Mandy Chimuti looks at the menu board of the small cafe she manages in northern Harare and takes out a black marker. One by one she crosses items out. Coffee: no. Orange juice: no. Cheeseburger: no. Toasted sandwich: no. In the end only salad and homemade lemonade remain.
“No power,” she explains. “Welcome to Zimbabwe. No power, no water, no cash.”
Round the back is a small generator but the queue for diesel is five hours and she doesn’t have the US dollars required. She might have been able to do sandwiches but the country has run out of wheat. So scarce is bread that 500 loaves were stolen in an armed heist last week from a delivery truck in Harare.
Round the back is a small generator but the queue for diesel is five hours and she doesn’t have the
US dollars required. She might have been able to do sandwiches but the country has run out of
wheat. So scarce is bread that 500 loaves were stolen in an armed heist last week from a delivery
truck in Harare.
“We have gone back to olden days,” laughs Chimuti, 43, a single mother with four children.
“I used to have water from a tap; now I have to go to a well with a bucket. I used to switch on the
lights; now I light candles for my kids to do their homework. I used to turn on the heater [it is winter
in Zimbabwe and temperatures drop close to zero at night]; now I use a charcoal burner. I used to
cook on an oven; now I use firewood. We used to have toast for breakfast; now, if we have anything,
it’s a sweet potato.”
Astonishingly, Chimuti is talking about life for an educated working woman in a modern capital,
where you arrive at an airport that has a $150m Chinese-funded extension under construction even
though the national carrier now has only two functioning planes.
Yet when Robert Mugabe was ousted in November 2017 by his generals after 37 years of autocratic
rule, Chimuti celebrated alongside much of the country’s 17m population. “After all we’d been
through, never did I imagine it could be worse,” she said.
But last month inflation hit 98% and prices spiralled so much that a basic margherita pizza in St
Elmo’s cafe was priced at $180 on Friday, while a bottle of cooking oil was on special offer at $26 in
For many the last straw came on Monday when the government announced on WhatsApp that it
was scrapping its multicurrency system, banning the use of US dollars and returning to the Zim
dollar, which was ditched in 2008 after inflation soared to 79bn per cent.
The move, officially aimed at ending speculation, came with absolutely no warning, leaving everyone
from businesses to embassies floundering as overnight they found themselves locked out of their US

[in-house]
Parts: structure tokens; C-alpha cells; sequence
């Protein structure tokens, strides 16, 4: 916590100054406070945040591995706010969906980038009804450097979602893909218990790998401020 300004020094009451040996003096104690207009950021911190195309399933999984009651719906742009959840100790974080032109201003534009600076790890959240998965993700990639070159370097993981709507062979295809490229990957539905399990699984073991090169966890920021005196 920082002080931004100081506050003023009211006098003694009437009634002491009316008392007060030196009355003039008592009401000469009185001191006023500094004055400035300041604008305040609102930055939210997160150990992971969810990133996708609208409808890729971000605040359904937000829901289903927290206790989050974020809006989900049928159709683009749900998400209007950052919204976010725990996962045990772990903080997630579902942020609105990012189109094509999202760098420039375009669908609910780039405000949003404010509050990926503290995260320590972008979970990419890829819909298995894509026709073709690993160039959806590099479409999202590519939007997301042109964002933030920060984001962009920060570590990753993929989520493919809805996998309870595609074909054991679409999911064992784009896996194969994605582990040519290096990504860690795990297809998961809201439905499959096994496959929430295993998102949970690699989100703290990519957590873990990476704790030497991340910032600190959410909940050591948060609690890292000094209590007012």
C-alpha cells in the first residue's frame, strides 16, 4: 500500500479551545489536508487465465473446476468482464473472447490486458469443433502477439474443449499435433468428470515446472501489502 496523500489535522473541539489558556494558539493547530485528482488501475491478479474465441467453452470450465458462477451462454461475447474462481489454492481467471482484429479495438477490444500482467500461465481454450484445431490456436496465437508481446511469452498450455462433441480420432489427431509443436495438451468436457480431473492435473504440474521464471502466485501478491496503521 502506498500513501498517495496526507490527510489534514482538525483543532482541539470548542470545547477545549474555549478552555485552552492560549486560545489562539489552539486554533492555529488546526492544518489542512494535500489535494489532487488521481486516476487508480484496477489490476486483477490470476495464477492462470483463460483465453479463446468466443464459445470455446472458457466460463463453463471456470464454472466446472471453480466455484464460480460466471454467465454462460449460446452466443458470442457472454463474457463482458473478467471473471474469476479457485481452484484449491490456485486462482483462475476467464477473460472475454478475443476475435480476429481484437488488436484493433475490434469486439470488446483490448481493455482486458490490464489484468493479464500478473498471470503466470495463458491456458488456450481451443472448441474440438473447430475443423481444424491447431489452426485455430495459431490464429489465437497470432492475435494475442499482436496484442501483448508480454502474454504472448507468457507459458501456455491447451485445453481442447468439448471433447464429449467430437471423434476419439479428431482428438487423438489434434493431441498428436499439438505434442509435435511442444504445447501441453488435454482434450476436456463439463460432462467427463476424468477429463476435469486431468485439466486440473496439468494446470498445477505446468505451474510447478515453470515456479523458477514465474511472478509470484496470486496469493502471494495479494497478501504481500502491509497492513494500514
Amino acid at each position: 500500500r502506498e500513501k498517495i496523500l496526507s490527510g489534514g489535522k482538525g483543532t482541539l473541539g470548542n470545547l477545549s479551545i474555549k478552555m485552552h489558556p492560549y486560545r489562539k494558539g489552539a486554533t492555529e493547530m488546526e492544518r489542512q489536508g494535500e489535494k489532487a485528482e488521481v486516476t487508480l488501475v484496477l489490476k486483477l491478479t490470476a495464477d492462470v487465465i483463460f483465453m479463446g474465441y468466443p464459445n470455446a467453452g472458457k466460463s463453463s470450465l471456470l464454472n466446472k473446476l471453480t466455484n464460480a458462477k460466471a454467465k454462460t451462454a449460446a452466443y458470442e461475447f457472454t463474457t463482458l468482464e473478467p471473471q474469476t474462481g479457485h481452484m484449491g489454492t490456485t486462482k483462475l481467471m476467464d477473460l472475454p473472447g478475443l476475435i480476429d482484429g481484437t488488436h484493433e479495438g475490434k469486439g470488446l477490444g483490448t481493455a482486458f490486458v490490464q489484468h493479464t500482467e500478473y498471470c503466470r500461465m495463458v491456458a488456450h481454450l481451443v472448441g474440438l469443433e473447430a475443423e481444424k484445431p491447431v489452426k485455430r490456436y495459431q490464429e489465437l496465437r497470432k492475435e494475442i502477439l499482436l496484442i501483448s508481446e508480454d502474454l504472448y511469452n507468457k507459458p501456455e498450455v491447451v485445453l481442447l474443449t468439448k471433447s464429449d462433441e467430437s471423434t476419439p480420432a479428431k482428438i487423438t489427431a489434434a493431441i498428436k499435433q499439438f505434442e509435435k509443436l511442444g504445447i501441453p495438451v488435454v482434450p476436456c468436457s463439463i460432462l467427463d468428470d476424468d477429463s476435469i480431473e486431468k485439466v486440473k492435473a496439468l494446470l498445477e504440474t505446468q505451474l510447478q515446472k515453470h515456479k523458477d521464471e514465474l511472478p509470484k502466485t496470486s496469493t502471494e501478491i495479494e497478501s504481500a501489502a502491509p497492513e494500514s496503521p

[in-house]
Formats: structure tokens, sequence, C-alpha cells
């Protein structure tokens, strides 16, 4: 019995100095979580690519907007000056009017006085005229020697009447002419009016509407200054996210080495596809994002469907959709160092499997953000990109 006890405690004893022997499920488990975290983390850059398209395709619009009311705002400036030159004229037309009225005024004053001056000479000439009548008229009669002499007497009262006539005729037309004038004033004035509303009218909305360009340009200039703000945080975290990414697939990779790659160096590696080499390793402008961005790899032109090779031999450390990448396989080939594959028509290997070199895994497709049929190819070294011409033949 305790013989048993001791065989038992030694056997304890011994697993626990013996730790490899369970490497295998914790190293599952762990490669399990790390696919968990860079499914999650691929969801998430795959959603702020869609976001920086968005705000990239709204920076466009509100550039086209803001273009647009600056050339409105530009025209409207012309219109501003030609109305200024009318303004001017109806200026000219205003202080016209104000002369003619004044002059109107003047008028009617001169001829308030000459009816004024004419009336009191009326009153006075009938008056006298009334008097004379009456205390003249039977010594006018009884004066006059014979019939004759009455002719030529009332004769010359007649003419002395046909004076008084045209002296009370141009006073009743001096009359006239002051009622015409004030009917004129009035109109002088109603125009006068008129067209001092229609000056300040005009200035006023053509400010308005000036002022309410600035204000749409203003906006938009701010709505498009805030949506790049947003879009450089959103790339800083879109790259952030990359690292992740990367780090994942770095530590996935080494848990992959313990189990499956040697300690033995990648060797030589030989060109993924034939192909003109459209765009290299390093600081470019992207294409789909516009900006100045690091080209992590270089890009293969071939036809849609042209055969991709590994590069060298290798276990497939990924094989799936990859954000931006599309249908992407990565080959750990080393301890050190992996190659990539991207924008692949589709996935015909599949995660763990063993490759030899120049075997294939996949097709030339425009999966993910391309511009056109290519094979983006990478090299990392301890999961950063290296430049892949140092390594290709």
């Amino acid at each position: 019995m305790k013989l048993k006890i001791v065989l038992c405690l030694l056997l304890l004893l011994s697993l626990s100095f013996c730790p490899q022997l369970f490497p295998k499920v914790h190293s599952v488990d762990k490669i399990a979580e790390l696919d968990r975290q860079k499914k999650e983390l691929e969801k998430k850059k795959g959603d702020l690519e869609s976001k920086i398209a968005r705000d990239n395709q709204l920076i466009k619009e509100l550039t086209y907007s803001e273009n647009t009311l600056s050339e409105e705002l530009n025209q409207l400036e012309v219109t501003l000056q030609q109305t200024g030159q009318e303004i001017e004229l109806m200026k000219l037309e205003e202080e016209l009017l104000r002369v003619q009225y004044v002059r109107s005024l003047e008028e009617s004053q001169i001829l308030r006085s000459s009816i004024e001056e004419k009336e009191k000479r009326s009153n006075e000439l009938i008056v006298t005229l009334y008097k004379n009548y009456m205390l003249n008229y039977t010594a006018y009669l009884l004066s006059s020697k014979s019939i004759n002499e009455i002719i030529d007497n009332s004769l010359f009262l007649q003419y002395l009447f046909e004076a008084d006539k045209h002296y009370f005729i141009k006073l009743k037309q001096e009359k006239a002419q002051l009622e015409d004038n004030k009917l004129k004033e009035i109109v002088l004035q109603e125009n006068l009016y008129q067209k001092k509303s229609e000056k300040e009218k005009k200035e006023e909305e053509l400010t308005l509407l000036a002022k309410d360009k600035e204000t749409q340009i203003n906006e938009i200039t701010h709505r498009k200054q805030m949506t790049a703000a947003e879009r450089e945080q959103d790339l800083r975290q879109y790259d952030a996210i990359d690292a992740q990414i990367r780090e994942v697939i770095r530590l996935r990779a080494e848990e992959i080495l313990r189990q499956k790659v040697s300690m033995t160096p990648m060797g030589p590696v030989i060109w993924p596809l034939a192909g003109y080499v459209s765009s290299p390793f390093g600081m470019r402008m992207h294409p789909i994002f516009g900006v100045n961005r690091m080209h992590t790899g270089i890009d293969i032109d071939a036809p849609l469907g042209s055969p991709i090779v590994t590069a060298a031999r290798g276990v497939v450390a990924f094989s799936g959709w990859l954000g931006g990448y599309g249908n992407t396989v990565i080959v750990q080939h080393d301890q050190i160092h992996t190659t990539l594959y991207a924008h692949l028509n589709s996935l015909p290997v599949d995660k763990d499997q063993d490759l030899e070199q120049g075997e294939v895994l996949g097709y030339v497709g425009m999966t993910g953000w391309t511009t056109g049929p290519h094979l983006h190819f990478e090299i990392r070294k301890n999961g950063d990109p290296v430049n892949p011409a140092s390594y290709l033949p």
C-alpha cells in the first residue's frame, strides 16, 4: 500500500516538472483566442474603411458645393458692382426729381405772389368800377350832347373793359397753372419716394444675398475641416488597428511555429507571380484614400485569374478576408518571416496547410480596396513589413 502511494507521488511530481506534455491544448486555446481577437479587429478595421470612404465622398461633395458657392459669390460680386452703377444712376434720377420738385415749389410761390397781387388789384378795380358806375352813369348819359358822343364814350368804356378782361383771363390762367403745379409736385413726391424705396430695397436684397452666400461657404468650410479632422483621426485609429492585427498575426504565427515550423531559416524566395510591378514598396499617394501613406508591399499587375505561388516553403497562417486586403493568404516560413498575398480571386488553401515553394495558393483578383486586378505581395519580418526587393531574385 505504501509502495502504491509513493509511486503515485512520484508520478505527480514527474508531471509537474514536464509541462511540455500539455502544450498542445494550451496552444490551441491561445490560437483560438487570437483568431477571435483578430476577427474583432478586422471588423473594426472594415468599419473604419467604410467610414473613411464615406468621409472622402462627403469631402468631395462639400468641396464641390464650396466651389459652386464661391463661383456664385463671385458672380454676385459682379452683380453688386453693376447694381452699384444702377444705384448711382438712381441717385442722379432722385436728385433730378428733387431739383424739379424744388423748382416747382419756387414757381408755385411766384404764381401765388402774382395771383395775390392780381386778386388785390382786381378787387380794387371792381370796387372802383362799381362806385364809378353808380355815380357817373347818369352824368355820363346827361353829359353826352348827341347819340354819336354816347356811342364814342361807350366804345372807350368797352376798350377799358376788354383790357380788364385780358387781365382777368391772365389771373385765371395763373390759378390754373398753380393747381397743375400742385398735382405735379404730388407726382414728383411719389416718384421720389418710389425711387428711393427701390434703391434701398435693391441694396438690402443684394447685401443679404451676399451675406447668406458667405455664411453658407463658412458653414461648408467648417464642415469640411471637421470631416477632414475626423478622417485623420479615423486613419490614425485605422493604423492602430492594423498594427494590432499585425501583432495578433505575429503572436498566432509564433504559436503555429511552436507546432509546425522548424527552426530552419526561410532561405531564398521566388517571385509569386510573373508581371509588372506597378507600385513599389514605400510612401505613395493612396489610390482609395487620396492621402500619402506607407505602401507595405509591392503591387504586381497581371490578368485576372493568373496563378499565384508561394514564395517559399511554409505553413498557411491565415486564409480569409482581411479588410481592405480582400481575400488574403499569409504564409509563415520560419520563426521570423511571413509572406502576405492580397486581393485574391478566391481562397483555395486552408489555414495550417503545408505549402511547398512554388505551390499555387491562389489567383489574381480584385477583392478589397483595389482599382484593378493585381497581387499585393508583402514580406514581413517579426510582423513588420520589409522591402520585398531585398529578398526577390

dollar accounts. Shops and restaurants were forced to set prices in a currency that had yet to exist.
“In 2008 the shops were empty but we had money,” said Chimuti. “Now the shops are full and we
have nothing. This is the worst it has ever been.”
The Zanu-PF MP Justice Mayor Wadyajena with his ‘simply enthralling’ new Lamborghini
She says she should not have been surprised given that the “new dispensation”, as the country’s
rulers term themselves, are the same people who brought Zimbabwe to its knees.
For decades President Emmerson Mnangagwa had been Mugabe’s henchman, involved in some of
his worst atrocities, from the massacre in the 1980s in Matabeleland, in which at least 10,000 died,
to the violent rigging of elections.
However, on taking office he donned a cheerful rainbow knitted scarf, hired an Oxford professor as
finance minister, flew to Davos and declared Zimbabwe “open for business”. He convinced some,
such as the then British ambassador Catriona Laing, that he was a reformed character intent on
rebuilding his country.
Instead, within days of contentious elections last August, the military shot dead six people in the
central business district of Harare in broad daylight. Following protests over the tripling of fuel
prices, a brutal crackdown in January saw at least a dozen people killed and thousands rounded up
and beaten, including teenage girls dragged from their beds.
Primary school teacher Portia Kaya’s salary has shrunk to £1 a day – GRAEME WILLIAMS
With the regime unable to pay the US$87m owed for electricity to South Africa and Mozambique,
power cuts over the past two months have affected residents for 18 hours a day. Electricity comes
on only between 10pm and 4am. At Dandaro Retirement Village, this prompts bizarre scenes in
which elderly residents get up in the middle of the night to do their washing, mow their lawns, and
wash and dry their hair.
The bread shortage is the result of a failure to pay Belarus to release wheat imports from bonded
warehouses, Zimbabwe’s own production having plummeted.
“We used to have a political and economic crisis,” said Peter Mutasa, president of the Zimbabwe
Congress of Trade Unions (ZCTU). “Now we have a humanitarian crisis. The system has created a
whole sea of people living in abject poverty. Workers are literally starving in their houses.”
Yet some people profit from chaos and those with contacts in the ruling elite are doing extremely